Be careful what you wish for when suggesting the lowering of speed limits on rural roads. Often it results in unintended consequences.
In 2007, the then-named Transit New Zealand (now NZ Transport Agency) published a planning policy manual setting out how it wished to integrate land use around its national roading network. The manual tried to avoid adjacent activities affecting the efficient flow of traffic.
The quantity, quality, and proximity of accessways onto the highway system influences the design, signage, and speed limits of highways – and vice versa.
The NZTA has every reason to protect its patch. For decades, townships and developments free-rode on highways as their main point of access without building a roading network for local traffic. What results is called "ribbon development". Think of a town near you whose 50km/h zone has been extended again and again.
When towns grow along highways instead of away from them, speed limits are affected in a variety of ways. In tourist trap towns, many business owners want pedestrian crossings installed and speed limits lowered to 30km/h. Although the law clearly states that traffic must slow to 20km/h around school buses, many school parents want speed limits permanently lowered for safety reasons.
But it's the lowering of speed limits which affects traffic the most.
Traffic travelling slower affects response times, which influences the quantity and proximity of accessways. In a 100km/h zone, the NZTA suggested sight distances from accessways be 282m whereas for 80km/h zones it be 203m.
The minimum distance between accessways for 100km/h zones is 200m whereas for 80km/h zones it is 100m. Lowering the speed limit by 20km/h can potentially double the number of accessways along a rural road.
But it's not just state highways that are affected. Many councils used the manual as a guide. The Dairy Flat highway between Albany and Silverdale used to be State Highway 1. Accessways were few and far between along the limited access road. Following the completion of the extension to the Northern Motorway, the local council lowered the speed limit, allowed ribbon development, and then lowered the speed limit again "for safety reasons".
A rural arterial clustered with letterboxes and crosses speaks for itself. Matakana Rd is another where, as soon as the speed limit was lowered, lifestyle blocks and roadside stalls cluttered the once open road. Waitoki, Riverhead, Whitford, Karaka… I bet you can name a few more examples.
With urban boundary expansion, rural arterials will become important perimeter arterials and connectors. But the Auckland Council is allowing development along these open roads and proposing lowering speed limits.
I challenge anyone to drive around Auckland's fringe. Driving from one side of Rodney to the other is a confusing mess.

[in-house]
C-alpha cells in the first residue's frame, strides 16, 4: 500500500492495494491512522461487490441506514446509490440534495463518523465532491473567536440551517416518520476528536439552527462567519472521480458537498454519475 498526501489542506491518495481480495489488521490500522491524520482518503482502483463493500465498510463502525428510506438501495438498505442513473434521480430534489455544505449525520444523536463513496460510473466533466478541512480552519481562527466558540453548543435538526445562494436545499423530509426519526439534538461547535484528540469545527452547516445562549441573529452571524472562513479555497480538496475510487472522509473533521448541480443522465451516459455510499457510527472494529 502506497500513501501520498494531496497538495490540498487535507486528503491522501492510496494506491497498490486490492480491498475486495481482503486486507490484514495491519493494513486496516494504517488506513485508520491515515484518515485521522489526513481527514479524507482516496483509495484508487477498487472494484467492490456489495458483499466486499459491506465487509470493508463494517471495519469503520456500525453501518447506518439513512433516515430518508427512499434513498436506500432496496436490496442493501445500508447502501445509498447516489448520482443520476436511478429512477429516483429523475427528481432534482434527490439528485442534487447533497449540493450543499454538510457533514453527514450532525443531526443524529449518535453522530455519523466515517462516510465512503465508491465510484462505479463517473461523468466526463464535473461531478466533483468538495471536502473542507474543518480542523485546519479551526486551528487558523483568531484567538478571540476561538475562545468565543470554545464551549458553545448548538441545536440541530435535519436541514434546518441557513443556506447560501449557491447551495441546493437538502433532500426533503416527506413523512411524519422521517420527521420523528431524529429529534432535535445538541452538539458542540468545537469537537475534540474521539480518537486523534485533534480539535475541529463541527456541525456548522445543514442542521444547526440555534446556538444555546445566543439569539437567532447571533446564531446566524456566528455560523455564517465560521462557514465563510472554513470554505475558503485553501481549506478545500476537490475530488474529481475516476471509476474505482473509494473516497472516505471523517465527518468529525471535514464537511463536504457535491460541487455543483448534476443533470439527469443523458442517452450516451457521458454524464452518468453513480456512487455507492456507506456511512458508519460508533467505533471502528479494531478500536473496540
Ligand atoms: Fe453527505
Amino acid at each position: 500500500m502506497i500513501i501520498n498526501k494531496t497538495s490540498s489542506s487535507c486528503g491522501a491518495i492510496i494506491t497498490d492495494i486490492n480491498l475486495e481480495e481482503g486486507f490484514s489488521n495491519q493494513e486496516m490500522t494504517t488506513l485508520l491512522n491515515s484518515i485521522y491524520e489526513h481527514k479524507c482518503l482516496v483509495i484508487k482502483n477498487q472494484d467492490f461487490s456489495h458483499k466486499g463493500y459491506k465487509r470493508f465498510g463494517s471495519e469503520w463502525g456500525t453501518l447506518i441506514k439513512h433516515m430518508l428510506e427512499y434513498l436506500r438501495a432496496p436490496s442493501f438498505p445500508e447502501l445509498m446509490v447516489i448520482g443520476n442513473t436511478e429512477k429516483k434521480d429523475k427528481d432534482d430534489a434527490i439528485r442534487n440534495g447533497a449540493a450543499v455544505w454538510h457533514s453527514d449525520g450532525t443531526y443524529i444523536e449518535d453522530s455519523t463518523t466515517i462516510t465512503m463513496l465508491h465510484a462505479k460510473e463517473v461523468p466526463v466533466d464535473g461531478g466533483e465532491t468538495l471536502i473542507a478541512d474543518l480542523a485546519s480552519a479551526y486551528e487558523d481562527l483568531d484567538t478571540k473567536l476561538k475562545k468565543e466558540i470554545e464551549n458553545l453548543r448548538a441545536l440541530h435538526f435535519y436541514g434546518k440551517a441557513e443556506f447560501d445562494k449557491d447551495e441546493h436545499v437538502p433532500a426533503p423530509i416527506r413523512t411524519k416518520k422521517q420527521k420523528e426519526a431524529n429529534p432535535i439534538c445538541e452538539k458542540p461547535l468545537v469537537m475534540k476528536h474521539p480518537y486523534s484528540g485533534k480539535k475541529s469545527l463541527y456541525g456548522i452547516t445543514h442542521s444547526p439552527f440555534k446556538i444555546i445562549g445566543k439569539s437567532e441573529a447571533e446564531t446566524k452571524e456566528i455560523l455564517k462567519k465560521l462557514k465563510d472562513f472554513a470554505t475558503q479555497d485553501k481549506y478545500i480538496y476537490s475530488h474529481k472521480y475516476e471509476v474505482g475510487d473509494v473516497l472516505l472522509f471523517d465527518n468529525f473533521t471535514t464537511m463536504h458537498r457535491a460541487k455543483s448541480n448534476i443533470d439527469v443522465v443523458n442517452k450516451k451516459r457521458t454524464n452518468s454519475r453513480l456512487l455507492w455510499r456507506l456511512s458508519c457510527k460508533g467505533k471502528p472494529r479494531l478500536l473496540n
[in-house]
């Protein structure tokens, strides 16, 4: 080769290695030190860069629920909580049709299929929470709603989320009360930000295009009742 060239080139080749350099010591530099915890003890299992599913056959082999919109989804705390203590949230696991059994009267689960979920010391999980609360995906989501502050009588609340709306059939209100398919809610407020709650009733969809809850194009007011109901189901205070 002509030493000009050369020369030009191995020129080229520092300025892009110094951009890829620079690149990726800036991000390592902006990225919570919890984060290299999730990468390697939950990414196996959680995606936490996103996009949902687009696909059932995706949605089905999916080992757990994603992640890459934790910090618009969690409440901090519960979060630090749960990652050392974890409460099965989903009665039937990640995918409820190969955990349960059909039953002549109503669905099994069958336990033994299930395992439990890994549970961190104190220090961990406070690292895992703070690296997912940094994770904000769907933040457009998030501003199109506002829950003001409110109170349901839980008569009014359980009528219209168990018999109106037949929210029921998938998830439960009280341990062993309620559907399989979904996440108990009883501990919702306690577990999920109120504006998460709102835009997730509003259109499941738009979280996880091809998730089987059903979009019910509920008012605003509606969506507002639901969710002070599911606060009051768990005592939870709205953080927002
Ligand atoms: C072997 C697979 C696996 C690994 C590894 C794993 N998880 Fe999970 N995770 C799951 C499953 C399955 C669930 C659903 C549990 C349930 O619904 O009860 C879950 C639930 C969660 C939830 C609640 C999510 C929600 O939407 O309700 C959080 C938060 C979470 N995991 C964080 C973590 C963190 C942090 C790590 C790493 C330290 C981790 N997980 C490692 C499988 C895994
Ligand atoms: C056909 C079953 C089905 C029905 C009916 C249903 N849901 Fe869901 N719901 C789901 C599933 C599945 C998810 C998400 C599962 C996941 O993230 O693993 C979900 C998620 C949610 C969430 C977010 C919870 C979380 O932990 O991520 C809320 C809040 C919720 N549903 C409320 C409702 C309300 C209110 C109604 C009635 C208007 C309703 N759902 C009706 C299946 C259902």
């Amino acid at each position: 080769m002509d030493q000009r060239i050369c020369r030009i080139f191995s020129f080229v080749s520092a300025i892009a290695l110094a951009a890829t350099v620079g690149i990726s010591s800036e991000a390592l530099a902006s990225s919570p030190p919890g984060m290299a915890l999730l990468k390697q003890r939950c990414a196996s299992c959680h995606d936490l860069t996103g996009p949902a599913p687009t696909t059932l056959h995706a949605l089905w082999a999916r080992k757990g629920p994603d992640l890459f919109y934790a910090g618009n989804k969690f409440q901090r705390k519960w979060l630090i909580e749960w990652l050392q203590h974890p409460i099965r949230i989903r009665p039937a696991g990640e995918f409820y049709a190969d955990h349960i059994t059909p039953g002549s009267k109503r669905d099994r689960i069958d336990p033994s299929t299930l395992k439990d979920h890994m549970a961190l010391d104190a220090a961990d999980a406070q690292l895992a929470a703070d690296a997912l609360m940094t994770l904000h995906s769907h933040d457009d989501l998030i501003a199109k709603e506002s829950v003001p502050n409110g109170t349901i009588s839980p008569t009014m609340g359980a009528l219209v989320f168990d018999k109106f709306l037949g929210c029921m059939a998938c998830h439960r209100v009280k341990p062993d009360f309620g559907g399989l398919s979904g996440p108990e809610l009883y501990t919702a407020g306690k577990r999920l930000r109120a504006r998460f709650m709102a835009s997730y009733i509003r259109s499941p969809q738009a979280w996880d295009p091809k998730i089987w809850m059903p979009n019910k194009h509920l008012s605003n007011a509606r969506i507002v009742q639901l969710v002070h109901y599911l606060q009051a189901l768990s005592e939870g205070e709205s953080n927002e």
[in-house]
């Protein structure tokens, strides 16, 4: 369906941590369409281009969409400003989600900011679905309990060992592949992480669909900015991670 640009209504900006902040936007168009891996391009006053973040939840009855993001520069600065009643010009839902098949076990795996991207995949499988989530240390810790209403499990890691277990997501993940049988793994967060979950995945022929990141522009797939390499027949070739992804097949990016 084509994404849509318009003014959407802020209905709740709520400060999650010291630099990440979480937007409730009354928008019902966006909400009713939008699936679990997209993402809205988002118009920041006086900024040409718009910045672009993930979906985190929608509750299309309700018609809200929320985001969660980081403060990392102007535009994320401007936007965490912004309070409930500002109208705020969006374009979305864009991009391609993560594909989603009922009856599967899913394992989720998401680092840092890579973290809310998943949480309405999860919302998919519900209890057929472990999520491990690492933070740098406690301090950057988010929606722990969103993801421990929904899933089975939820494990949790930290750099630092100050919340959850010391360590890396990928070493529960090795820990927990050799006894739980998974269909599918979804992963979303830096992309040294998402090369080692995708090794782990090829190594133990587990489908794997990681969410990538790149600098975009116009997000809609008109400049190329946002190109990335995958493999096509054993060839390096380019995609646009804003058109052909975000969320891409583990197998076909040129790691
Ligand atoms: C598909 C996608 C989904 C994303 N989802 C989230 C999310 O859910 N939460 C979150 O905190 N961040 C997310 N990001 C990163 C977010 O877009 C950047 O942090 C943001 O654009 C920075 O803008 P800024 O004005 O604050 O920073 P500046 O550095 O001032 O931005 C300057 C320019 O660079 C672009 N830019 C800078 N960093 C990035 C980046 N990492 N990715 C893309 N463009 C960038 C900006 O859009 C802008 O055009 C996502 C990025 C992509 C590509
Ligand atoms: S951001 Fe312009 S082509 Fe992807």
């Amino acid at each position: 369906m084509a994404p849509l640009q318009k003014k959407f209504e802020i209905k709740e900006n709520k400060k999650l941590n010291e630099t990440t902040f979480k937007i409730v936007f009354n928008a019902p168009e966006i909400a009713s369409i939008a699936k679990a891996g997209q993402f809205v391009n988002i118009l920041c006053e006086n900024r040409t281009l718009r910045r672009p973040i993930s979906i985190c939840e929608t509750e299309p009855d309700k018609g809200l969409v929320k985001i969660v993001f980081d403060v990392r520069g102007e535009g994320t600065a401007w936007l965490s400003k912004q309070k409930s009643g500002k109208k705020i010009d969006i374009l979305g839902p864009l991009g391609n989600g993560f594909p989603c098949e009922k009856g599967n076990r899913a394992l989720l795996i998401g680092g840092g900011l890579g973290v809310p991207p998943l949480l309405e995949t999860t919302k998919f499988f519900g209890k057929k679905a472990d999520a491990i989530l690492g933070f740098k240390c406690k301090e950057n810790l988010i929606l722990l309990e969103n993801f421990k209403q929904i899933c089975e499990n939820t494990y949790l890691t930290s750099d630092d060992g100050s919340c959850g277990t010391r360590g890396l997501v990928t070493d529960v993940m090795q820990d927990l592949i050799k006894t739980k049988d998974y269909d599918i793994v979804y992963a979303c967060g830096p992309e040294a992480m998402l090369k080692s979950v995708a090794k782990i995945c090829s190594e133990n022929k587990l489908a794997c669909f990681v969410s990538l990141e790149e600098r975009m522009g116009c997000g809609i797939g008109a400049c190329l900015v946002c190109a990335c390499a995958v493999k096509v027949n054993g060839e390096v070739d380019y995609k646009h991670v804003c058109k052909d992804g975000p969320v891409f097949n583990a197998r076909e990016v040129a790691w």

Once the Puhoi to Warkworth extension to the Northern Motorway is completed, the existing State Highway 1 will become another Dairy Flat highway. Already, the two flattest and straightest passing lanes have been removed and speed limits lowered to allow for construction traffic access. Further large developments were proposed for the area before the motorway construction started.
Other "future proofing" projects in Warkworth will achieve the opposite of what was intended. The much-heralded 1600m long Matakana link road – which is meant to spirit motorists from the motorway to "Matakana Country" – will be a gauntlet of at least six intersections through a 50km/h "light industrial" estate (more likely to be fast food and retail strip malls) and a new residential zone.
A Warkworth-based transport planner specialising in cycling and pedestrian projects proposed lowering speed limits throughout Auckland to 80km/h in rural areas and 30km/h in urban areas. Developers who read such suggestions salivate.
They'd be thinking of how many high-rises they could build in Warkworth or which farms to landbank along the remaining stretches of straight open road that should be passing lanes for growing satellite suburbs.
It's a vicious cycle. Lower a speed limit, allow more development, lower the speed limit again.
From an economic perspective, once a council allows a momentum of lifestyle blocks amongst productive farmland, the value and cost (such as rates) of maintaining productive farmland becomes prohibitive and they too are carved up into more lifestyle blocks.
Ironically, councils look for large rural land holdings on urban boundaries to rezone. Similarly, NZTA looks for large holdings to route dual carriageways. Lifestyle blocks are effectively a hindrance of their making.
Central to the solution is using productive farmland to limit rural road congestion. Lifestyle blocks should be limited to where they won't cause adverse long-term effects. That way, lowering speed limits won't be necessary nor will there be limitations down the line.
• Grant McLachlan is an infrastructure specialist.